4965. Undergraduate Research in Botany. 1-10 (Max. 10). Undergraduate research or study in botany done under the guidance of a Botany Faculty Member. Encouraged to present their research at local, regional, or national scientific meetings, and, when appropriate, submit a manuscript for publication. Prerequisites: LIFE 2023, undergraduate status in good academic standing; consent of a botany faculty research mentor. (Offered fall, spring and summer)

4970. Internship. 1-12 (Max. 12). Provides undergraduate students with academic credit for approved work experiences in the fields of botany and biology. Must be arranged in consultation with a botany faculty member and the work supervisor. Offered S/U only. Prerequisites: junior or senior standing, 3.0 GPA, declared major in botany or biology, and approval by a botany faculty member and work supervisor.

5000. Graduate Seminar. 1-3 (Max. 6). Selected topics on current research in the botanical sciences. Offered satisfactory/unsatisfactory only. Prerequisite: 15 hours of botany or biology.

5060. Fundamental Concepts in Evolution. 3. Explores fundamental concepts in evolutionary biology including evolutionary ecology, population genetics, and speciation with an emphasis on both theoretical frameworks and practical applications. Discussion included. Cross listed with ECOL/ZOO 5060. Prerequisite: graduate student in good standing.

5111. Remote Sensing. 4. Introduces students to the fundamentals of remote sensing with a strong emphasis on vegetation, land cover and environmental applications. Students learn to use digital spectral data to distinguish characteristics of the terrestrial biosphere important for ecological and land management applications. Dual listed with BOT 4111; cross listed with GEOG 4111/5111. Prerequisites: QA and one science course with laboratory.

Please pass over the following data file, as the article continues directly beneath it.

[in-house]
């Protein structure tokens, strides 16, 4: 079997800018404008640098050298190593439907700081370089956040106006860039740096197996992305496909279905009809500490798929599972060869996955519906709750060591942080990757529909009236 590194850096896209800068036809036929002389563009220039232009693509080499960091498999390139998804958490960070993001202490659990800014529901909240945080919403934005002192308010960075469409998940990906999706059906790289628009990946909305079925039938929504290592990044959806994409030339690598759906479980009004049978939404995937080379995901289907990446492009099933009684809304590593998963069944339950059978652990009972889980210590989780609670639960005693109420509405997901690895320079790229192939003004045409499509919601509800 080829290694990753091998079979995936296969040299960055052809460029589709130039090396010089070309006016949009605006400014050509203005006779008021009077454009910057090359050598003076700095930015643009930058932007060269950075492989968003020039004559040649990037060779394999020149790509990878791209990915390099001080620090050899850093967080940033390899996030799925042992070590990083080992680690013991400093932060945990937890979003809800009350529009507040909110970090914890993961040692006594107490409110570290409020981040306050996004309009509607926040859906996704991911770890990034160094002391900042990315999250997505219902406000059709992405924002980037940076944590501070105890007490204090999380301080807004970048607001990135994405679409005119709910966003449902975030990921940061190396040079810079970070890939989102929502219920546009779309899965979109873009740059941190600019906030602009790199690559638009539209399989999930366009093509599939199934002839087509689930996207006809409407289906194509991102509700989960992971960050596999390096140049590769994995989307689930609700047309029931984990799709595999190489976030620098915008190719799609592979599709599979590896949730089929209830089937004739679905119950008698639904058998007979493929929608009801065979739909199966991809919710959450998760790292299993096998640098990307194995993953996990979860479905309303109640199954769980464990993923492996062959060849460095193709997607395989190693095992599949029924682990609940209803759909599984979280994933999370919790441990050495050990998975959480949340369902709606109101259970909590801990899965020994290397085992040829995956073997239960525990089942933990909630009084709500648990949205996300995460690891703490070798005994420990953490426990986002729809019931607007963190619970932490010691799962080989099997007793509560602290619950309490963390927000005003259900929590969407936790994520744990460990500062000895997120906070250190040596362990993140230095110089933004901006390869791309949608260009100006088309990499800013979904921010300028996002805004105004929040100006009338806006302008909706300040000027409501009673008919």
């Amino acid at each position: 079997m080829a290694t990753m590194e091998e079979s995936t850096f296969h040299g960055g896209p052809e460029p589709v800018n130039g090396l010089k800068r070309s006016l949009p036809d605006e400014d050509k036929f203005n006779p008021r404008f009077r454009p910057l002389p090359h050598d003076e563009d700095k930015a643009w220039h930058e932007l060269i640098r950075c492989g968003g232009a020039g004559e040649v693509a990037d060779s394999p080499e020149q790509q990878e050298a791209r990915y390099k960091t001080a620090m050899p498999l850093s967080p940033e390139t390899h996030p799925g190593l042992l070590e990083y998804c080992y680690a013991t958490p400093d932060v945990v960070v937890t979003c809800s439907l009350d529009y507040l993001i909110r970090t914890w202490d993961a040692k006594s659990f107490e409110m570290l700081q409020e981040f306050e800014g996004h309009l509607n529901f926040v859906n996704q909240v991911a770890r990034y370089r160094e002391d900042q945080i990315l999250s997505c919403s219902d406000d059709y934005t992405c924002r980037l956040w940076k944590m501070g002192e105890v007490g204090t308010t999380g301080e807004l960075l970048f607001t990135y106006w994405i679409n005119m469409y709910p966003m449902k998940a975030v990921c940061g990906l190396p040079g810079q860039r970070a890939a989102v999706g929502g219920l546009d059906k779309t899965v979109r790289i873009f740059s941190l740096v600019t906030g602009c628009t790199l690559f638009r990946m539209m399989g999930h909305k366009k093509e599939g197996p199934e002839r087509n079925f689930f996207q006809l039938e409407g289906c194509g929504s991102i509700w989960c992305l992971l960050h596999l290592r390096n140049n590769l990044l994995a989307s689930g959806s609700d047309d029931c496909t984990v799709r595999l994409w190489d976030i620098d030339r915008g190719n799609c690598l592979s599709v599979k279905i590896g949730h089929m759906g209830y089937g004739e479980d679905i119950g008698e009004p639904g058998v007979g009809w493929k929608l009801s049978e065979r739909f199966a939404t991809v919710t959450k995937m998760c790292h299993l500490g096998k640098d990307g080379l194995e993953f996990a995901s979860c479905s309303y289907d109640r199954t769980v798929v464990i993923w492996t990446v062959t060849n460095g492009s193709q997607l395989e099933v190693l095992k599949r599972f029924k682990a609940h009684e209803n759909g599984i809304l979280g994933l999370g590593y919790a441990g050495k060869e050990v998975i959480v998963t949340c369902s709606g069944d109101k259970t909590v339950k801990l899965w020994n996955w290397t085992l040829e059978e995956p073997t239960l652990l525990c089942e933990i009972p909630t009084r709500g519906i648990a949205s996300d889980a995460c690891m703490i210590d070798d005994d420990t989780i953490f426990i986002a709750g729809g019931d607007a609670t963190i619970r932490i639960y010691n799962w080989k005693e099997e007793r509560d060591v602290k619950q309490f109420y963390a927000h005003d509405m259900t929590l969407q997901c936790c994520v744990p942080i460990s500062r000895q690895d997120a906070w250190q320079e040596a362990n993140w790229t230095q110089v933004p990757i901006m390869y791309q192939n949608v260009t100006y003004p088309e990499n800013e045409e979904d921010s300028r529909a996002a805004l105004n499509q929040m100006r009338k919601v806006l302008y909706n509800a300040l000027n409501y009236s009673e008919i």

5130. Applied Remote Sensing for Agricultural Management. 3. Address principles and applications of remote sensing to crop and rangeland management.  Provides an overview of remote sensing concepts and applications pertaining to crops, shrubs and range vegetation.  In laboratory, students will learn to process remotely sensed data for mapping and monitoring crop and rangelands. Dual listed with BOT 4130; cross listed with RNEW 5130. Prerequisites: QA course and 9 credit hours in student's major field and junior/senior standing.

5150. Research in Remote Sensing. 1-6 (Max. 6). Independent research into problems on the remote sensing of vegetation using satellite technology. Prerequisite: graduate standing and consent of instructor.

5211. Advanced Remote Sensing of the Environment. 4. Includes lecture and laboratory. Specific topics include a review of remote sensing fundamentals and methods for using high spatial resolution data, hyperspectral data, active remote sensing, advanced image processing, advanced classification techniques and statistical techniques specific to exploring remotely sensed data. Dual listed with BOT 4211; cross listed with GEOG 5211. Prerequisite: BOT/GEOG 4111.

5320. Research in Mycology. 1-3 (Max. 6). Prerequisite: graduate standing or consent of instructor.